Wisconsin head coach Gary Andersen yells to his players during the first half of an NCAA college football game against South Florida, Saturday, Sept. 27, 2014, in Madison, Wis. (AP Photo/Morry Gash)
Morry Gash
September 28, 2014
Wisconsin head coach Gary Andersen yells to his players during the first half of an NCAA college football game against South Florida, Saturday, Sept. 27, 2014, in Madison, Wis. (AP Photo/Morry Gash)
Morry Gash

MADISON, Wis. (AP) Derek Landisch is developing a knack for being in the right place at the right time.

Wisconsin has another playmaker emerging at linebacker with Big Ten play on the horizon.

The in-state product has turned into a key piece on a defense that has provided a steady presence for the Badgers while the offense finds its way.

''I wouldn't say there's more pressure,'' Landisch said when asked about how the team's slow starts on offense affects the defense. ''We just have to focus on what we're doing. ... Sometimes the offense is going to pick us up. Sometimes we're going to pick the offense up.''

Lately, it's been the defense that has held its ground while the offense catches up. Wisconsin hopes for a faster start in its conference opener Saturday at Northwestern.

The Badgers (3-1) moved up two spots to No. 17 in the AP Top 25 poll released Sunday, a day after a 27-10 victory over South Florida. The offense struggled in the first half before scoring touchdowns on the first two drives in the third quarter of a game tied at 3 at halftime.

Star running back Melvin Gordon rushed for 181 yards and those two scores. The offense listened when Gordon and right tackle Rob Havenstein implored teammates in the locker room at the half to play better.

There didn't seem to be the same level of motivational talk on the defensive side - not that it was needed. The Badgers gave up a few big plays, but they did hold the Bulls to just a field goal in the first half.

Landisch helped lead the way.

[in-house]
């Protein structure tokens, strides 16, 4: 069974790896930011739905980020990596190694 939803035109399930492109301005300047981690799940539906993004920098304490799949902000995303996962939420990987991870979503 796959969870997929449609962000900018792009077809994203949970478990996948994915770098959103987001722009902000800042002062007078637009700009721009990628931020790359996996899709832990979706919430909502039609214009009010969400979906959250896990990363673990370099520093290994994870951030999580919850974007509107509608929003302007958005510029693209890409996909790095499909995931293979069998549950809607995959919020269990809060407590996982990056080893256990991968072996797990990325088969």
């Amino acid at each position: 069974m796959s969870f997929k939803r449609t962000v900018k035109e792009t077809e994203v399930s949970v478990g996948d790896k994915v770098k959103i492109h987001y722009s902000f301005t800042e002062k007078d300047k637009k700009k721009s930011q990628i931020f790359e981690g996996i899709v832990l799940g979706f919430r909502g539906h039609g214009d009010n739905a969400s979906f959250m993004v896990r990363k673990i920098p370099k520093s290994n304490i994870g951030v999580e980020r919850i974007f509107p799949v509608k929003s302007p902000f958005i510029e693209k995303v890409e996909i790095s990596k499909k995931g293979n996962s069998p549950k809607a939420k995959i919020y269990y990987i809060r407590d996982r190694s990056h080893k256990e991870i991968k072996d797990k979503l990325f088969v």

When South Florida quarterback Mike White was whistled for intentional grounding, Landisch got credit for the sack after applying the pressure in the backfield.

When a pass bounced off a South Florida receiver, there was Landisch close by to snare the ball out of the air for an interception.

''Yeah, I'm not the most athletic guy, not the prototypical size. That's why I have to study hard and use the teammates that I play around to my advantage,'' the 6-foot senior said.

Coach Gary Andersen views Landisch's role a little differently.

''He becomes stronger and stronger. His presence is felt on the field, his presence is felt in the locker room more every single day and every single week, and you can see it on Tuesday just as well as you can see it on Saturday,'' Andersen said.

Two weeks ago, Landisch had two sacks in a 68-17 victory over Bowling Green. He's making the type of impact that star linebacker Chris Borland used to make every week for the Badgers.

Landisch downplays such comparisons. He said that no one player can replace Borland, a Wisconsin great who is now a rookie with the NFL's San Francisco 49ers.

To Andersen at least, Landisch is a role model for the younger Badgers.

''And there (are) some of those kids that are out there playing right now that need to continually learn how to prepare consistently,'' Andersen said, ''and they should follow Derek Landisch.''

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